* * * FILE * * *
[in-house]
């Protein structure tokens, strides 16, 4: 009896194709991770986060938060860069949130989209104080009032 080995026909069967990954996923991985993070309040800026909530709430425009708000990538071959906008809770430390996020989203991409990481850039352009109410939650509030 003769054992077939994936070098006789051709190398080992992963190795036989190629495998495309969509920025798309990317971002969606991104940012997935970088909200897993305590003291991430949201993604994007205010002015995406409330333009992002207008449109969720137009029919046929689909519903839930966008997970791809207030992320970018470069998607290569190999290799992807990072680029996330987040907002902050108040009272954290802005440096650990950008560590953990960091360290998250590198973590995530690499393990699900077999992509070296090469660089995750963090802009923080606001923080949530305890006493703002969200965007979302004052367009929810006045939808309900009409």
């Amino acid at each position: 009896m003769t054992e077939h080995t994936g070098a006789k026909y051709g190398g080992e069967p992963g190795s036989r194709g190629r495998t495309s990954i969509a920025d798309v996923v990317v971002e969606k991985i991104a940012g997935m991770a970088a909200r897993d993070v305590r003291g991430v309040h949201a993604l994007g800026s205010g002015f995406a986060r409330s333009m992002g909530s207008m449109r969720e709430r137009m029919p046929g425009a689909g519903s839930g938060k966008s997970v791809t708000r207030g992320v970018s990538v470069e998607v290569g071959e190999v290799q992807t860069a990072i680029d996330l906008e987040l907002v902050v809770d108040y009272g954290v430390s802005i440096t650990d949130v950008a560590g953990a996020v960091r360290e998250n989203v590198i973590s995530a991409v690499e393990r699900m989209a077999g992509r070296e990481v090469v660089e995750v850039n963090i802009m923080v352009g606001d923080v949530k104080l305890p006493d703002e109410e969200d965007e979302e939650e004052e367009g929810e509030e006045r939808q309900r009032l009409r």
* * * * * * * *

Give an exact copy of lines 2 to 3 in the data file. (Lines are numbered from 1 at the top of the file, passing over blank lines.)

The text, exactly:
């Protein structure tokens, strides 16, 4: 009896194709991770986060938060860069949130989209104080009032 080995026909069967990954996923991985993070309040800026909530709430425009708000990538071959906008809770430390996020989203991409990481850039352009109410939650509030 003769054992077939994936070098006789051709190398080992992963190795036989190629495998495309969509920025798309990317971002969606991104940012997935970088909200897993305590003291991430949201993604994007205010002015995406409330333009992002207008449109969720137009029919046929689909519903839930966008997970791809207030992320970018470069998607290569190999290799992807990072680029996330987040907002902050108040009272954290802005440096650990950008560590953990960091360290998250590198973590995530690499393990699900077999992509070296090469660089995750963090802009923080606001923080949530305890006493703002969200965007979302004052367009929810006045939808309900009409």
């Amino acid at each position: 009896m003769t054992e077939h080995t994936g070098a006789k026909y051709g190398g080992e069967p992963g190795s036989r194709g190629r495998t495309s990954i969509a920025d798309v996923v990317v971002e969606k991985i991104a940012g997935m991770a970088a909200r897993d993070v305590r003291g991430v309040h949201a993604l994007g800026s205010g002015f995406a986060r409330s333009m992002g909530s207008m449109r969720e709430r137009m029919p046929g425009a689909g519903s839930g938060k966008s997970v791809t708000r207030g992320v970018s990538v470069e998607v290569g071959e190999v290799q992807t860069a990072i680029d996330l906008e987040l907002v902050v809770d108040y009272g954290v430390s802005i440096t650990d949130v950008a560590g953990a996020v960091r360290e998250n989203v590198i973590s995530a991409v690499e393990r699900m989209a077999g992509r070296e990481v090469v660089e995750v850039n963090i802009m923080v352009g606001d923080v949530k104080l305890p006493d703002e109410e969200d965007e979302e939650e004052e367009g929810e509030e006045r939808q309900r009032l009409r």